Plain low fat yoghurt, 1 cup 0.3 2
1 medium apple 0.2 1
Canned chickpeas, drained, 1 cup 0.2 1
Milk, 1% milk fat, 1 cup 0.2 1
Frozen spinach, boiled, 1/2 cup 0.2 1
Raw firm tofu, 1/2 cup 0.2 1
Chopped onions, 1/2 cup 0.1 1
1 large egg 0 0


What are the symptoms of a niacin deficiency?

A niacin deficiency is very rare in most Western countries. Symptoms include those related to the skin, nervous system and digestive system - in severe cases this can include:

  1. Thick, scaly pigmented rash on skin exposed to sunlight
  2. Headache
  3. Memory loss
  4. Dry skin
  5. Nausea / vomiting
  6. Irritability
  7. Disorientation
  8. Fatigue
  9. Feeling lethargic


If left untreated, a niacin deficiency can develop into pellagra that produces sore or ‘raw’ skin, similar to sunburn. It can also lead to dementia and could even be fatal.15

What happens if I consume too much niacin?

It’s not possible to overdose on niacin through your diet, but you can if you take too many supplements, for example taking a multivitamin and a separate B-complex.

Too much nicotinic acid can cause itching or flushing skin, and, over time, may lead to liver damage.

There’s not enough research to show what happens if you take too much nicotinamide.16

 The NHS says taking less than 17mg of nicotinic acid, or less than 500mg of nicotinamide, a day is not likely to cause any harm.17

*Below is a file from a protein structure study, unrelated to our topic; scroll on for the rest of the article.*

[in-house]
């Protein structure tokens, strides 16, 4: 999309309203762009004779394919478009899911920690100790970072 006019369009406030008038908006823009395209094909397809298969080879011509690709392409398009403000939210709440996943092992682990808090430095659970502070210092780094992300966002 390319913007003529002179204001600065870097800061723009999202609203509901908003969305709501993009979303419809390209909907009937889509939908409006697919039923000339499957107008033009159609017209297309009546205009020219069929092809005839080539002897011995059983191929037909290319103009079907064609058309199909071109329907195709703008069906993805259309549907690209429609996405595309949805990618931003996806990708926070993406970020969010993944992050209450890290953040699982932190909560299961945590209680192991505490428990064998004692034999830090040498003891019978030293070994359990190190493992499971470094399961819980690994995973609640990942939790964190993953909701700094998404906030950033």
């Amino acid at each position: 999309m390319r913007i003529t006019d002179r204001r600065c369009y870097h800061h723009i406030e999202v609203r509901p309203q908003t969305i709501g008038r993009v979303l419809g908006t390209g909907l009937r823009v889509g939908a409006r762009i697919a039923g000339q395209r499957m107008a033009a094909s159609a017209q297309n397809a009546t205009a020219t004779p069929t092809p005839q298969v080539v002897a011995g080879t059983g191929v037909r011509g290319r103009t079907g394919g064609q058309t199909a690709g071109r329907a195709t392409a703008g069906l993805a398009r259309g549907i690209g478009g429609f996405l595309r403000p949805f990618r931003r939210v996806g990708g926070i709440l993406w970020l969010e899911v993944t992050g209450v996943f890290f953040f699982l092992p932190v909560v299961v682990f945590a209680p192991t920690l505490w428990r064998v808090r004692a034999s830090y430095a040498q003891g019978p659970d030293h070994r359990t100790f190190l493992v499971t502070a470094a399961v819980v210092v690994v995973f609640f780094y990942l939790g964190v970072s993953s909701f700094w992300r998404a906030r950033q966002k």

When should I take a niacin supplement?

If you eat a balanced diet with a wide range of foods, you should get all the niacin you need.

Niacin is sometimes prescribed by health professionals to help with high cholesterol, but talk to your GP if you’re interested in taking it.18

Should children take a niacin supplement?

Children should be able to get all the niacin they need from their daily diet.

Should women take a niacin supplement during pregnancy?

If you are deficient in vitamin B3 – ask your doctor for a blood test – a niacin supplement may have the potential to help prevent miscarriage or developmental problems.

But the NHS doesn’t recommend that pregnant women in general take vitamin B3.19

What are the potential benefits of taking a niacin supplement?

B vitamins have been shown to help brain function, with niacin in particular warding off cognitive decline and the development of Alzheimer’s Disease.20,21

A number of studies have found that certain B vitamins may benefit people with osteoarthritis.22

It’s not fully understood how, but niacinamide can improve joint mobility and reduced inflammation in those with OA.23

The advice in this article is for information only and should not replace medical care. Please check with your GP or healthcare professional before trying any supplements, treatments or remedies. Food supplements must not be used as a substitute for a varied and balanced diet and a healthy lifestyle.

Last updated: 17 August 2021



Author: Bhupesh PanchalSenior Regulatory Affairs Associate

Joined Holland & Barrett: Apr 2019

Masters Degree in Toxicology and BSc Hons in Medical Biochemistry

Bhupesh started his career as a Clinical Toxicologist for Public Health England, advising healthcare professionals all around the country on how to manage clinical cases of adverse exposure to supplements, pharmaceuticals, cosmetics, industrial chemicals and agricultural products.

After 7 years in this role and a further year working as a drug safety officer in the pharmaceutical industry, Bhupesh joined Holland & Barrett as a Senior Regulatory Affairs Associate in 2019.